If the proven long-term benefits of smoking cessation are not enough to motivate young adults to stop smoking, a new study shows that 18- to 24-year olds who stop smoking for at least two weeks report substantially fewer respiratory symptoms, especially coughing. The study findings are detailed in Pediatric Allergy, Immunology, and Pulmonology, a peer-reviewed journal published by Mary Ann Liebert, Inc. The article is available online.
Karen Calabro, DrPH and Alexander Prokhorov, MD, PhD, The University of Texas MD Anderson Cancer Center, Houston, compared self-reported respiratory symptoms among two groups of college students who participated in programs designed to motivate them to stop smoking. One group achieved smoking cessation for two weeks or longer and the other group failed to stop smoking. More than half of the students smoked 5-10 cigarettes a day and had smoked for 1-5 years.
“That the benefit of stopping smoking starts in days to weeks–not years or decades–is important. Now health care providers can counsel young smokers that their breathing can feel better soon after they stop. This can help to motivate young adults to stop smoking before the severe damage is done,” says Harold Farber, MD, MSPH, Editor of Pediatric Allergy, Immunology, and Pulmonology and Associate Professor of Pediatrics, Section of Pulmonology, Baylor College of Medicine, Houston, TX.
Pediatric Allergy, Immunology, and Pulmonology is a quarterly peer-reviewed journal published in print and online. The Journal synthesizes the pulmonary, allergy, and immunology communities in the advancement of the respiratory health of children. The Journal provides comprehensive coverage to further the understanding and optimize the treatment of some of the most common and costly chronic illnesses in children. It includes original translational, clinical and epidemiologic research; public health, quality improvement, and case control studies; patient education research; and the latest research and standards of care for functional and genetic immune deficiencies and interstitial lung diseases. Tables of content and a free sample issue may be viewed online.
When we smoke and for all the years that we smoked each and every puff on a cigarette destroyed the cilia, or tiny little hair-like projections lining our respiratory tract. These cilia are responsible for filtering out all the impurities we breathe on a daily basis. They line our nose and reach all the way down into our lungs. When we quit smoking, the first thing, essentially to start repairing itself, is the respiratory tract…...and as soon as we take the last puff, the cilia start to regenerate themselves. In some people these cilia grow back faster than others.
Coughing is a natural byproduct of the reemerging cilia. It makes no difference how long or how much you smoked, the rate of regrowth can and is different in most of us. The faster the cilia grow, the more likely we are to cough lots in the first weeks of a quit. Our bodies are healing and our lungs are clearing themselves of all the toxins and impurities.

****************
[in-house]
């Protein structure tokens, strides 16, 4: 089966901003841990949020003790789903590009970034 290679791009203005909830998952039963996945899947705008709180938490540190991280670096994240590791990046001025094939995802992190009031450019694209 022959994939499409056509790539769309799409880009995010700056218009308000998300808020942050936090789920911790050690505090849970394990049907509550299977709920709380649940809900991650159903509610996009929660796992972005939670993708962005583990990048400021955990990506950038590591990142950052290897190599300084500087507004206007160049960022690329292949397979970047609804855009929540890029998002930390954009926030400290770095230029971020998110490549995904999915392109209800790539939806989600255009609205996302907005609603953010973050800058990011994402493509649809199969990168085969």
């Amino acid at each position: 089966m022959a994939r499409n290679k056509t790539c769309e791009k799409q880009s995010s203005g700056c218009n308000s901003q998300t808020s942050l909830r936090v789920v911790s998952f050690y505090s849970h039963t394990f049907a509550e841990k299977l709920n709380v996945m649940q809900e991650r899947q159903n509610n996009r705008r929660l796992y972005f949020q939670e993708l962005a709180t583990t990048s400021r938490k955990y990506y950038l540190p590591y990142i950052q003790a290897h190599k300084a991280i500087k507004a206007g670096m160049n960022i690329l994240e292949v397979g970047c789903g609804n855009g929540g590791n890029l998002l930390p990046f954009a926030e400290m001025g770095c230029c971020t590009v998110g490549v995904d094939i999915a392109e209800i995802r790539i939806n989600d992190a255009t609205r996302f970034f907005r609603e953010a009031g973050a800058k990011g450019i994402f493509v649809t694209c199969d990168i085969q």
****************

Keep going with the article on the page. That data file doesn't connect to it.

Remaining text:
But whether your cilia grow back rapidly and we cough lots or slowly and we cough little….any cough lasting more that a few weeks and is persistant and is accompanied by pain and or fever, should be checked by a qualified physcian. The body heals remarkedly fast but smoking often covers a variety of other illnesses and conditions and a lingering cough should not always be associated with quitting smoking. It’s a great idea for any of us quitting to have our lungs checked out afterwards. It really does help with peace of mind.
All recent quitters need to be aware of two things thta can happen when getting cold or flu near the time that they quit smoking. First, a cold may be more annoying than normal. If anyone gets a cold within a few months of a quit, it is often a really uncomfortable one. The reason being not only are you producing excessive mucous from the infection itself, but since your Cilia are still in the process of cleaning out of the built up mucous that has been accumulated over the years and decades that never had a chance of coming out before, the amount of congestion and the symptoms can really make a person miserable.
Also, with nerve cells that have now regenerated throughout your whole respiratory tract functioning normally, you can feel pain and irritation that were dulled when you were a smoker. It may have taken you a little longer as a smoker to even know when you were getting sick. With impaired nerve cells you may not have felt earlier symptoms, or if you did you may not have been able to differentiate what was just an effect of smoking too much or of actually having some sort of infection. With nerve cells back in place you are likely not going to be overly tempted to smoke for the concept of pouring hot irritating smoke on an already irritated throat is generally not a pleasant thought.
Where you do have to be careful and aware is that when your cold starts to dissipate, you might get stronger than normal thoughts for cigarettes. For while you likely cut back on cigarette consumption when you were a smoker with a cold, when you started to get better you would have to make up for lost time, or more accurately, for lower than normal nicotine levels since you had instinctively cut cigarettes down to a bare minimum in those times. This makes the first time getting well a potentially powerful trigger. Just be aware of the fact and it will help you to minimize the effect. Then know that over your lifetime, your colds will probably be less frequent, resolve quicker and be less severe as long as you always remember to never take another puff!